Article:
Delays with Kickstarter projects are practically a time-honored tradition. In fact,a study of 48,500 Kickstarter projects by the Wharton School in 2013 found that over 75% delivered products later than expected.
That’s somewhat understandable, given the huge learning curve that first-time product developers often face with their projects. Though most backers seem not to mind, as long as they are kept in the loop with frequent updates.
With factories shut down and supply chains interrupted, COVID-19 has inevitably had an additional impact on product delivery times for some Kickstarter projects, That’s the case for the MarsCat, a bionic robot powered by a quad-core Raspberry Pi, which is expected to ship in September 2020 after a four-month delay.
MarsCat is the first Kickstarter project for Elephant Robotics, a tech firm based in Shenzhen, China, that also manufactures collaborative robots. It was established in 2016 with seed funding.
In periodic online updates, the team behind the MarsCat provided backers a first-hand look at the unfolding drama of the pandemic and the unforeseen consequences to its production schedule. (Note: The author of this article is a backer of this project.)
The world’s first bionic cat
The MarsCat, coined an intelligent home robot by its makers, uses vision, touch, distance and gyro sensors; voice commands; cameras, and artificial intelligence technologies to mimic the behavior and interactions of a real feline.
The MarsCat Kickstarter project launched December 26, 2019 and reached 200% of its funding goal in two days.
The team met its schedule for producing a prototype in early January. By February, the project reached a remarkable1,000% of its funding goal, and the team delivered an alpha version on time. Clearly, there is a market for robotic pets. The Super Early Bird delivery of the product was on schedule for March and Early Bird Delivery was a track for May.
Then on all Hell broke loose.
On March 3, 2020, the team reported in an update on Kickstarter that the coronavirus outbreak in China was impacting the entire country. “The Chinese government also required an extended holiday after the Chinese New Year holiday and suggested people not go out to avoid the spread of the virus,” the team posted. “It’s hard to believe that people are staying at home for nearly a month instead of going back to office. People in China are making great sacrifices to quarantine the virus!”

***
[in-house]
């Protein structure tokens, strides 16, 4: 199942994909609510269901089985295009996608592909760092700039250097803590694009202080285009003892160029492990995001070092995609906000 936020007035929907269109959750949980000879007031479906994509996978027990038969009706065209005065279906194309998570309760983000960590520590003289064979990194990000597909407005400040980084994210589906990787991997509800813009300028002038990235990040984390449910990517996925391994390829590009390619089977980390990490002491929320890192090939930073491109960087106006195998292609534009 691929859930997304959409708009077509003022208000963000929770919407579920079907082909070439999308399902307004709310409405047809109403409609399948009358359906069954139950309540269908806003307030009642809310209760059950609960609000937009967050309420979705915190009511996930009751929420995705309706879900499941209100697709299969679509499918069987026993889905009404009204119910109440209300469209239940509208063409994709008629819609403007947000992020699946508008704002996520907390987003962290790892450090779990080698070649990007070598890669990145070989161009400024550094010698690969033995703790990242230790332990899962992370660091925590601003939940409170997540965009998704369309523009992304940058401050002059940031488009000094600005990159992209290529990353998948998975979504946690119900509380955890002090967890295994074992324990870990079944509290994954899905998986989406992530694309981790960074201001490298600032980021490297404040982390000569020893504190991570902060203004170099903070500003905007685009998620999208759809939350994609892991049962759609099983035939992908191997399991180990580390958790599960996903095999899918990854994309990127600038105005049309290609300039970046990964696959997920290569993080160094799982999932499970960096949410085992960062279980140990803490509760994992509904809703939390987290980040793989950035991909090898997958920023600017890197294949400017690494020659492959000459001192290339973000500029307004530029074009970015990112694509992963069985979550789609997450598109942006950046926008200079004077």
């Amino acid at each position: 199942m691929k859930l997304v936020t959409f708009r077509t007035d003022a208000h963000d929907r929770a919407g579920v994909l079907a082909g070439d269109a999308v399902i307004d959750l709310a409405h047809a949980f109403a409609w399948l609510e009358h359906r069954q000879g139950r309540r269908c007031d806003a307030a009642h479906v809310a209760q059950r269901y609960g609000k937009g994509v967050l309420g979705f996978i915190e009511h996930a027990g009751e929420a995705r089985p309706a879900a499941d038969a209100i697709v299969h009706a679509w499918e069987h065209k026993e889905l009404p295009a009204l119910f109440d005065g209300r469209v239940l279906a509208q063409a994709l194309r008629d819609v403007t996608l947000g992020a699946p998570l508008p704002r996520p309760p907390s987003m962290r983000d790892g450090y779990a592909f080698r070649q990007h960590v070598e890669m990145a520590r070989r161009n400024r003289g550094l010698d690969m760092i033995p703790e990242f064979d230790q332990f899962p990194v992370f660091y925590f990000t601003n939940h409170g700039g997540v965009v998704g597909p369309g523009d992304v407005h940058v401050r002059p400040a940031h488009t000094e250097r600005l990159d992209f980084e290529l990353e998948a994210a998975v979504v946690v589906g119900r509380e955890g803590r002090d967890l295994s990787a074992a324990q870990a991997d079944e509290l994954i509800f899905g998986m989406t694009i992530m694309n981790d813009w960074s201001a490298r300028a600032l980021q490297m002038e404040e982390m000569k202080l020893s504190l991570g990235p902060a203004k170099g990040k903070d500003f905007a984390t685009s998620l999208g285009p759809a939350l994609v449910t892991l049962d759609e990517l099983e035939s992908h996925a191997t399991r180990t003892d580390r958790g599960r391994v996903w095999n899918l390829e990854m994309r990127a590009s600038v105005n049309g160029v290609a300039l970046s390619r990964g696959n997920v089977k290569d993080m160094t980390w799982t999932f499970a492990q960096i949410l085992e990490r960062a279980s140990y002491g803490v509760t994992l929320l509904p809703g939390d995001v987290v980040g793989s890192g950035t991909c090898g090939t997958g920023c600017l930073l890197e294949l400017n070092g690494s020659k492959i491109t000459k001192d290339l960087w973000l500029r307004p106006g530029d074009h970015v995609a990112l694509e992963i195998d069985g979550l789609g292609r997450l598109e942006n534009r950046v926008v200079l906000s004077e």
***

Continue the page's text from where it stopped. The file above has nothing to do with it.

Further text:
When asked by FierceElectronics via email about their initial reaction to the coronavirus and the shutting down of much of China, the team at Elephant Robotic’s said their response was: “Oh crap, we need to have a meeting first! Then contact our partners! Communication was our top priority.”
The team then reported to backers that after coming to a complete halt in February, factories in China were just coming back to work, but not at full capacity. They noted that as a result, production of the Beta version would slip to early April from March, thus creating a ripple effect that would delay the planned production of small batches, and hence delivery of the product to Early Bird backers would be delayed by two months.
“We are using multiple vendors for different components, and they all have been impacted to varying degrees,” said Elephant Robotics.
In mid-March, they reported to backers that they were busy communicating with factories producing the hardware, which could potentially further delay production of some of the components. “We are still on track, and we will keep you updated once there is any more information,” they reported.
Not to miss an opportunity, the team planned to use the unexpected downtime to make some improvements to the design, focusing on the walking behavior of the MarsCat. They changed the software algorithm and the industrial design—specifically redesigning the leg joint. That seemingly small change would impact the schedule yet again.
After contacting their mold factory about the change, the team discovered they had underestimated the impact caused by COVID-19. Not only was the factory facing a labor shortage, it had switched over to mask making, created a backlog of customer orders to be processed.
Given the design change, the factory informed the team that products for assembly would not be manufactured until early to mid-August. The team estimates it will need another month to assemble and test, pushing the shipment date of MarsCats out to September.
Efforts to find an alternative mold factory were fruitless, they said, with costs not controllable and quality not guaranteed.
But barring any further unforeseen issues, Elephant Robotics is confident that it can hit the September schedule with an improved MarsCat. And, in fact, it is taking orders from its online shop at a special pre-order price of $799–$500 off the list price.